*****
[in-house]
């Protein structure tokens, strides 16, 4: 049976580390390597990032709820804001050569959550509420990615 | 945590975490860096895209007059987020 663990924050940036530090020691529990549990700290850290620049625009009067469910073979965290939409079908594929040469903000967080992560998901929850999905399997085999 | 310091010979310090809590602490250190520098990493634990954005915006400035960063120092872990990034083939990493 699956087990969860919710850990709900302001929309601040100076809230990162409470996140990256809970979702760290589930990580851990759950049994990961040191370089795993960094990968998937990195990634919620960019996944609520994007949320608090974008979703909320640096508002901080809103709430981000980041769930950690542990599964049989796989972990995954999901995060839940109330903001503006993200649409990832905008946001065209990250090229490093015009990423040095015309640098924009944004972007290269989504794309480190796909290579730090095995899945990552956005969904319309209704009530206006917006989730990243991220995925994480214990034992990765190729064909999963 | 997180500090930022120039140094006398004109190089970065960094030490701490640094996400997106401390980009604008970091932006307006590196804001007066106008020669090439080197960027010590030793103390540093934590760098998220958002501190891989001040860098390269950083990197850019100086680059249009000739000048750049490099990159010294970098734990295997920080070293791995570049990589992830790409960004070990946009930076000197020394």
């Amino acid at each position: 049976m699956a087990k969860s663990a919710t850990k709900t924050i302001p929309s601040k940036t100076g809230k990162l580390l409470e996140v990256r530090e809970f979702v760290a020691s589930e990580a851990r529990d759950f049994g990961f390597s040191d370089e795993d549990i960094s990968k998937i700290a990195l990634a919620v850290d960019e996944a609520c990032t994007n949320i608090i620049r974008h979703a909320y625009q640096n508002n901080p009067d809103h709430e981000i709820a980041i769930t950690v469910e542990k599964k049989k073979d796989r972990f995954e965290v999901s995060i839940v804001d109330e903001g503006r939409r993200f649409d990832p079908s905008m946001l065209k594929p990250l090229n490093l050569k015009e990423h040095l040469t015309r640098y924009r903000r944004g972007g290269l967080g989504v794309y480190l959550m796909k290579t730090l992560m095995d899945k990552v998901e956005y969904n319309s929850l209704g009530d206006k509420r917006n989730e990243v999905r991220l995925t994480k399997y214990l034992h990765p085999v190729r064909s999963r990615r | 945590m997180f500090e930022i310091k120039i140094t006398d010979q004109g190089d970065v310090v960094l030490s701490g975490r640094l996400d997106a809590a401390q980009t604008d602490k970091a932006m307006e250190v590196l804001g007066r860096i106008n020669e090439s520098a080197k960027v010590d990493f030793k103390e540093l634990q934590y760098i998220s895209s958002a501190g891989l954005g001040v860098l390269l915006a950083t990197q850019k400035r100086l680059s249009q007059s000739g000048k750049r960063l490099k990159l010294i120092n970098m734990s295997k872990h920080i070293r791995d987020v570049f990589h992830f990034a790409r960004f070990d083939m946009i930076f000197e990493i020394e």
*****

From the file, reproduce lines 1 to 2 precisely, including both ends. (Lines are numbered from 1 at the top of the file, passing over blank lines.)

[in-house]
């Protein structure tokens, strides 16, 4: 049976580390390597990032709820804001050569959550509420990615 | 945590975490860096895209007059987020 663990924050940036530090020691529990549990700290850290620049625009009067469910073979965290939409079908594929040469903000967080992560998901929850999905399997085999 | 310091010979310090809590602490250190520098990493634990954005915006400035960063120092872990990034083939990493 699956087990969860919710850990709900302001929309601040100076809230990162409470996140990256809970979702760290589930990580851990759950049994990961040191370089795993960094990968998937990195990634919620960019996944609520994007949320608090974008979703909320640096508002901080809103709430981000980041769930950690542990599964049989796989972990995954999901995060839940109330903001503006993200649409990832905008946001065209990250090229490093015009990423040095015309640098924009944004972007290269989504794309480190796909290579730090095995899945990552956005969904319309209704009530206006917006989730990243991220995925994480214990034992990765190729064909999963 | 997180500090930022120039140094006398004109190089970065960094030490701490640094996400997106401390980009604008970091932006307006590196804001007066106008020669090439080197960027010590030793103390540093934590760098998220958002501190891989001040860098390269950083990197850019100086680059249009000739000048750049490099990159010294970098734990295997920080070293791995570049990589992830790409960004070990946009930076000197020394």